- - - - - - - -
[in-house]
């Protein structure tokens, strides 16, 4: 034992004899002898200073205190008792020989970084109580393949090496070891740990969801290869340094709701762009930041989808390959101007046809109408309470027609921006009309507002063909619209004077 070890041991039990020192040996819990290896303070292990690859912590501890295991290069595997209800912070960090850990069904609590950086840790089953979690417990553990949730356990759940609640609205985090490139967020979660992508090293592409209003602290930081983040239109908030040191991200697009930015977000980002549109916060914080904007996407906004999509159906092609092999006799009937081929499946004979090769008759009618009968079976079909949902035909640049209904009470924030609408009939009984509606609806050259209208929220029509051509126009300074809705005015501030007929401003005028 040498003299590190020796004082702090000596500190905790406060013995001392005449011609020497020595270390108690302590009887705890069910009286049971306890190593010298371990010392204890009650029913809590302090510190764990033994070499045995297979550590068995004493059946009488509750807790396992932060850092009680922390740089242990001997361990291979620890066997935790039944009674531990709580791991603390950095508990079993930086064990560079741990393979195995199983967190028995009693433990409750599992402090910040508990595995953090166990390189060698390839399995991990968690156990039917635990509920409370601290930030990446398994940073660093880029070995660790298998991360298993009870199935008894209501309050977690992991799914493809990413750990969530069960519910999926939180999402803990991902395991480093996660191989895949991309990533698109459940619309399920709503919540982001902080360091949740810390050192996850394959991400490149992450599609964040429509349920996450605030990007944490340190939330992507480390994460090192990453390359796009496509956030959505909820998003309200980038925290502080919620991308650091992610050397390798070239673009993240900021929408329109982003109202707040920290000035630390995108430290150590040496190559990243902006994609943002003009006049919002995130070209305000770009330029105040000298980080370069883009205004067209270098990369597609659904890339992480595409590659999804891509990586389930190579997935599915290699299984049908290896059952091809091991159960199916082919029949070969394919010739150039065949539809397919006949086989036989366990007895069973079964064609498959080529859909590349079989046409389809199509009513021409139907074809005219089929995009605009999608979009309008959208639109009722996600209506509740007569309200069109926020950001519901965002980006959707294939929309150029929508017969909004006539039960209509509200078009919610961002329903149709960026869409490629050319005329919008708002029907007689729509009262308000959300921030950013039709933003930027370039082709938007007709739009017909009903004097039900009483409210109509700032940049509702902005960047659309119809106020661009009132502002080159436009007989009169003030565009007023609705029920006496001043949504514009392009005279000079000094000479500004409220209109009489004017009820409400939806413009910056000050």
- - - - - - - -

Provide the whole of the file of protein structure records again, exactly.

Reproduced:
[in-house]
């Protein structure tokens, strides 16, 4: 034992004899002898200073205190008792020989970084109580393949090496070891740990969801290869340094709701762009930041989808390959101007046809109408309470027609921006009309507002063909619209004077 070890041991039990020192040996819990290896303070292990690859912590501890295991290069595997209800912070960090850990069904609590950086840790089953979690417990553990949730356990759940609640609205985090490139967020979660992508090293592409209003602290930081983040239109908030040191991200697009930015977000980002549109916060914080904007996407906004999509159906092609092999006799009937081929499946004979090769008759009618009968079976079909949902035909640049209904009470924030609408009939009984509606609806050259209208929220029509051509126009300074809705005015501030007929401003005028 040498003299590190020796004082702090000596500190905790406060013995001392005449011609020497020595270390108690302590009887705890069910009286049971306890190593010298371990010392204890009650029913809590302090510190764990033994070499045995297979550590068995004493059946009488509750807790396992932060850092009680922390740089242990001997361990291979620890066997935790039944009674531990709580791991603390950095508990079993930086064990560079741990393979195995199983967190028995009693433990409750599992402090910040508990595995953090166990390189060698390839399995991990968690156990039917635990509920409370601290930030990446398994940073660093880029070995660790298998991360298993009870199935008894209501309050977690992991799914493809990413750990969530069960519910999926939180999402803990991902395991480093996660191989895949991309990533698109459940619309399920709503919540982001902080360091949740810390050192996850394959991400490149992450599609964040429509349920996450605030990007944490340190939330992507480390994460090192990453390359796009496509956030959505909820998003309200980038925290502080919620991308650091992610050397390798070239673009993240900021929408329109982003109202707040920290000035630390995108430290150590040496190559990243902006994609943002003009006049919002995130070209305000770009330029105040000298980080370069883009205004067209270098990369597609659904890339992480595409590659999804891509990586389930190579997935599915290699299984049908290896059952091809091991159960199916082919029949070969394919010739150039065949539809397919006949086989036989366990007895069973079964064609498959080529859909590349079989046409389809199509009513021409139907074809005219089929995009605009999608979009309008959208639109009722996600209506509740007569309200069109926020950001519901965002980006959707294939929309150029929508017969909004006539039960209509509200078009919610961002329903149709960026869409490629050319005329919008708002029907007689729509009262308000959300921030950013039709933003930027370039082709938007007709739009017909009903004097039900009483409210109509700032940049509702902005960047659309119809106020661009009132502002080159436009007989009169003030565009007023609705029920006496001043949504514009392009005279000079000094000479500004409220209109009489004017009820409400939806413009910056000050």